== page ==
Article 36 of China’s Constitution stipulates that all Chinese citizens have freedom of belief.
Last year the Henan Provincial Three-Self Patriotic Committee and the Henan Provincial China Christian Council issued an order forbidding churches from organizing summer camps for minors and students, citing high temperatures as a possible health risk.
Also, the Nanyang Municipal Religious Affairs Bureau in Henan ordered all 20,000 house-church members in the province to join the Three-Self Church, according to China Aid. Many Chinese Christians disagree with the Three-Self Church based on theological discrepancies and rampant government censorship, making the forced merging of these two branches a violation of religious freedom, the advocacy group asserted.
By Dan Wooding (Assist News) The Roman Colosseum will be illuminated by red lights later this month to draw attention to the persecution of Christians around the world, and especially in Syria and Iraq.
On Saturday, Feb. 24, at 6 p.m. the Colosseum will be spotlighted in red, to represent the blood of Christians who have been wounded or lost their lives due to religious persecution, according to Crux.
Simultaneously, in Syria and Iraq, prominent churches will be illuminated with red lights. In Aleppo, the St. Elijah Maronite Cathedral will be lit, and in Mosul, the Church of St. Paul, where this past Dec. 24, the first Mass was celebrated after the city’s liberation from ISIS.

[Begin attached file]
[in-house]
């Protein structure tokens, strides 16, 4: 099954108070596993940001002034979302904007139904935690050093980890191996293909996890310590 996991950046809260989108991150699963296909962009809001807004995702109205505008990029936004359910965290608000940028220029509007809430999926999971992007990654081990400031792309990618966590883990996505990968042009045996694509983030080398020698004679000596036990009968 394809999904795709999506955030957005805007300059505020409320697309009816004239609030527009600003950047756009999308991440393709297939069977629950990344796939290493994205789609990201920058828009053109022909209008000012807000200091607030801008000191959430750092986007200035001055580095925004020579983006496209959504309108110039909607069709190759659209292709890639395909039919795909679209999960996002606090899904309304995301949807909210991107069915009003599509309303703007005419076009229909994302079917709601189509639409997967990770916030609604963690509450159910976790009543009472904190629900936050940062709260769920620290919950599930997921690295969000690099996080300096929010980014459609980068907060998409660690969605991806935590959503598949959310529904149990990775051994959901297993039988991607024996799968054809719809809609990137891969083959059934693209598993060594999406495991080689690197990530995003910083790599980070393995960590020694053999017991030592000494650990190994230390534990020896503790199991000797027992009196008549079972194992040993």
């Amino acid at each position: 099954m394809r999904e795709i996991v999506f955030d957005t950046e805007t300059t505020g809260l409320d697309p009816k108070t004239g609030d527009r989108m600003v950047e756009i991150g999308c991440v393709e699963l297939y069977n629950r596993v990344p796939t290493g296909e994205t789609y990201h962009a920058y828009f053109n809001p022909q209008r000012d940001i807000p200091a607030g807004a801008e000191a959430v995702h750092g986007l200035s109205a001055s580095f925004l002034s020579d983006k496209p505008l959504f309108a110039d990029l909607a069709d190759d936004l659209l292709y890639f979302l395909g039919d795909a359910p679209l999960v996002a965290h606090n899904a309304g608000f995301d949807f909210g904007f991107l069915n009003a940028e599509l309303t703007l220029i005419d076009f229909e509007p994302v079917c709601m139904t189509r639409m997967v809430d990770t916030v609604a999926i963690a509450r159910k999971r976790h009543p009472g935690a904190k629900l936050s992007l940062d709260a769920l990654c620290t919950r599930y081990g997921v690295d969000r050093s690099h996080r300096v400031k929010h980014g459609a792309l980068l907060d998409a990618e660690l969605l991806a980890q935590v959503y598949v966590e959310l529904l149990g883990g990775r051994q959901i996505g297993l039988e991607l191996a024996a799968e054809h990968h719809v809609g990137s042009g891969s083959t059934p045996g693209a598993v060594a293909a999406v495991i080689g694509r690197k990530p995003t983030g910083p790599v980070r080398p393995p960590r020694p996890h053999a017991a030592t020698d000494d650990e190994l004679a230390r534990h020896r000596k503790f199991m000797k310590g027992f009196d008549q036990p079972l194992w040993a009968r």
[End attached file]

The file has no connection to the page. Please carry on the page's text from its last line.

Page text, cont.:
The event, sponsored by Aid to the Church in Need (ACN) — follows a similar initiative last year, which lit-up London’s Parliament building in red, as well as the Basilica of the Sacred Heart in Paris and the cathedral in Manila, Philippines. In 2016, the famous Trevi Fountain in Rome was lit.
Alessandro Monteduro, director of ACN, told journalists on Feb. 7 that the “illumination [of the Colosseum] will have two symbolic figures: Asia Bibi, the Pakistani Christian condemned to death for blasphemy and whose umpteenth judgment is expected to revoke the sentence; and Rebecca, a girl kidnapped by Boko Haram along with her two children when she was pregnant with a third.”
“One of the children was killed,” he said, “she lost the baby she was carrying, and then became pregnant after one of the many brutalities she was subjected to by her captors.”
Once she was freed and reunited with her husband, she decided she “could not hate those who caused her so much pain,” Monteduro said. [Read Voice of the Persecuted’s (VOP) report: Held Captive For 2 Years By Boko Haram: Rebecca’s Story and the relief sent to them through VOP’s aid mission, Project 133 Nigeria here.]